Inside a clean energy titan’s fight to kill a climate project

By Benjamin Storrow | 02/21/2024 06:26 AM EST

No one in the U.S. builds more solar and wind farms than NextEra Energy. It’s waging ferocious battles to keep the crown.

Machinery is used to clear trees in a Maine transmission line corridor.

Heavy machinery is used to cut trees to widen an existing power line corridor near Bingham, Maine. The state's plan to bring Canadian hydropower to New England has ignited political and legal battles between energy companies. Robert F. Bukaty/AP

The United States’ top developer of green energy has spent nearly six years undermining a clean power project vital to meeting New England’s climate goals.

Florida-based NextEra Energy has fought to block a transmission line for Canadian-generated hydropower by opposing it at two state supreme courts, the Federal Energy Regulatory Commission and the ballot box — twice. Its tactics, overseen in part by a public relations firm with a history of defending coal, recently led a Maine ethics agency to issue its largest-ever fineagainst an organization working on NextEra’s behalf.
fought to block a transmission line
its largest-ever fine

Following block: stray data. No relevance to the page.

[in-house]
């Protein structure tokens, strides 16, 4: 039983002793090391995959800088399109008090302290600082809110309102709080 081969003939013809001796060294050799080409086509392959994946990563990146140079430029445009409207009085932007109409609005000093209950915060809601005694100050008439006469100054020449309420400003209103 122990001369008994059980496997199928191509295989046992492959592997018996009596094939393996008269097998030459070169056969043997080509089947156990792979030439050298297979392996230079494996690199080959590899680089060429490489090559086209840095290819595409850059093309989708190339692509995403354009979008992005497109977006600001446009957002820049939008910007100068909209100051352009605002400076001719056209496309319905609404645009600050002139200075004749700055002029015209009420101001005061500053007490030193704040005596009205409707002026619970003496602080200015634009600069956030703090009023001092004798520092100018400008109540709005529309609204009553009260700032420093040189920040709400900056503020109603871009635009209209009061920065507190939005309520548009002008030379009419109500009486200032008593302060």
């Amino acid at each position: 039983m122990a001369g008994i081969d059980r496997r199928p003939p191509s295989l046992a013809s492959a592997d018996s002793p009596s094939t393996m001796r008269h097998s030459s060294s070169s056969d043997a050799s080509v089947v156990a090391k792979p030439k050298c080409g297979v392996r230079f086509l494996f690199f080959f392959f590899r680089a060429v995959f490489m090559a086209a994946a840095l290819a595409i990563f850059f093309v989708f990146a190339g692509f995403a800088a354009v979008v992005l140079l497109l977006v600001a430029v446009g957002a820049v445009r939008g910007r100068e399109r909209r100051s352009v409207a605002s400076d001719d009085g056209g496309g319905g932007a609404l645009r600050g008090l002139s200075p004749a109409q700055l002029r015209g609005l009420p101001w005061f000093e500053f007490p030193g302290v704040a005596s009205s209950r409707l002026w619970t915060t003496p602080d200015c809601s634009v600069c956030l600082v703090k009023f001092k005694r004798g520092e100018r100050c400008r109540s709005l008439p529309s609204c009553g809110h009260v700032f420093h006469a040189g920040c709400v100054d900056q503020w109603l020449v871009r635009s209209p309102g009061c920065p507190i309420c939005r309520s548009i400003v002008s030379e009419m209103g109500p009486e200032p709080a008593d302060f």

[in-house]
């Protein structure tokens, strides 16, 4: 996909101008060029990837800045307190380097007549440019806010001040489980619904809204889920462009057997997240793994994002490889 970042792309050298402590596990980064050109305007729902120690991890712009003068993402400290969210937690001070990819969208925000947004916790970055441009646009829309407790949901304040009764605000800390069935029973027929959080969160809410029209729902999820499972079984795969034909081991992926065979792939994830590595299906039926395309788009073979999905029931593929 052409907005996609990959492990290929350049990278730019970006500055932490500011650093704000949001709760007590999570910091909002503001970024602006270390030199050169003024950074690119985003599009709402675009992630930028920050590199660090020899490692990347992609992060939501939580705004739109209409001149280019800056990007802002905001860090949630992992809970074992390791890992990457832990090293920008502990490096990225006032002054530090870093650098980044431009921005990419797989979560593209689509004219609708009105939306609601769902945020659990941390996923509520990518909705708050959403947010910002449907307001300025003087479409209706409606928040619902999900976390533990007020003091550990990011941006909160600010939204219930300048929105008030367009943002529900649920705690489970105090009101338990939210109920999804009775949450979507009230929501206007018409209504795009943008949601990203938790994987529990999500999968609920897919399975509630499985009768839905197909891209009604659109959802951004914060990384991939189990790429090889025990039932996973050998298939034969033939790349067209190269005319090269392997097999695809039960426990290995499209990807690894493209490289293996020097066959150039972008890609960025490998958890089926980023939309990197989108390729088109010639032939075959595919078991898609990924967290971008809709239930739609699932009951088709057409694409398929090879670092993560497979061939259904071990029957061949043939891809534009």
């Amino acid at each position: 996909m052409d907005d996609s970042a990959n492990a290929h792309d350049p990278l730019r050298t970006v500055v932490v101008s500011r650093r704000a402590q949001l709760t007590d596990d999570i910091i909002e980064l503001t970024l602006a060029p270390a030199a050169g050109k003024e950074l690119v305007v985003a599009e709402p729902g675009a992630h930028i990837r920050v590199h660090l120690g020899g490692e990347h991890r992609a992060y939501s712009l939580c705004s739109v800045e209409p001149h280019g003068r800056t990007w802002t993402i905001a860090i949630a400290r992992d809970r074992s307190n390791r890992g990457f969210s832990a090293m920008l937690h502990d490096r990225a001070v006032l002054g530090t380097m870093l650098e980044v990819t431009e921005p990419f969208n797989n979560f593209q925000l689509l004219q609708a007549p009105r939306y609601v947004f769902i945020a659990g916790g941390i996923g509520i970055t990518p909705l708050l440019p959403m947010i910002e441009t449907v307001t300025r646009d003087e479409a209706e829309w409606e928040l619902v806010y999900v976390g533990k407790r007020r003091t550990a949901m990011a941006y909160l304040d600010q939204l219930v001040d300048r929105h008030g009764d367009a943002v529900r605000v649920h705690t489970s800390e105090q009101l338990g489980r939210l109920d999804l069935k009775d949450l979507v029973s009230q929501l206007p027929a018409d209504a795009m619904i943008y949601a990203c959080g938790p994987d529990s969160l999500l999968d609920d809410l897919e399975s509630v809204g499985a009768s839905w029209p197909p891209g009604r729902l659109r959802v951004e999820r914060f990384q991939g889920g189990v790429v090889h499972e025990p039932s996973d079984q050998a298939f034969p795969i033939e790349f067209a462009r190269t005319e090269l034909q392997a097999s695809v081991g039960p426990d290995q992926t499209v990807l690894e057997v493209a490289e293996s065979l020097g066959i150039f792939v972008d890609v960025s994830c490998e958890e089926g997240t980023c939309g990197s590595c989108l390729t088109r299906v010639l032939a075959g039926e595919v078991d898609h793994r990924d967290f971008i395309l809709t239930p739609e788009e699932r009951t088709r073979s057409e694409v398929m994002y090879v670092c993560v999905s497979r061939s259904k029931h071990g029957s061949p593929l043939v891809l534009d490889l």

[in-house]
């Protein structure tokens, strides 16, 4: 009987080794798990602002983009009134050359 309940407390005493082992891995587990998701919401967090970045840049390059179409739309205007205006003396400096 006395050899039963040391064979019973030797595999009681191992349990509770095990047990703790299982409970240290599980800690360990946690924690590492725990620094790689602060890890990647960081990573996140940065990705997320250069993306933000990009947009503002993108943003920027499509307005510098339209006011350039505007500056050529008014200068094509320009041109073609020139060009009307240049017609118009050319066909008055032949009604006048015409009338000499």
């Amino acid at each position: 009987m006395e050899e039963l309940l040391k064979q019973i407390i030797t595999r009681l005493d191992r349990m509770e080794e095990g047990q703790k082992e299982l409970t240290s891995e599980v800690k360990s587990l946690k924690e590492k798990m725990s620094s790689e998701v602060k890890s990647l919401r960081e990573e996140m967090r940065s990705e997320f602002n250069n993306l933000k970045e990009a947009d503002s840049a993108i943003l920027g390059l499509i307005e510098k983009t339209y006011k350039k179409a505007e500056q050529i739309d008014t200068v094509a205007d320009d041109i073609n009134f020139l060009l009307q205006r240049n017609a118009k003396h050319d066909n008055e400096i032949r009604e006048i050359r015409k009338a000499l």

NextEra’s campaign has delayed the power line’s construction for almost two years, leaving the region overwhelmingly dependent on natural gas — a stance critics say belies the company’s branding as a leader in the fight against climate change. Its opposition highlights an uncomfortable reality for climate advocates: Powerful allies can turn into cutthroat adversaries when their profits are threatened.


“It just shows you that these companies are not fundamentally allied with the climate movement, not fundamentally on the side of climate progress,” said Leah Stokes, a professor at the University of California, Santa Barbara, who has studied utility opposition to climate policy. “They are just monopolies who sit on the bridge like a troll and try to protect their own profits.”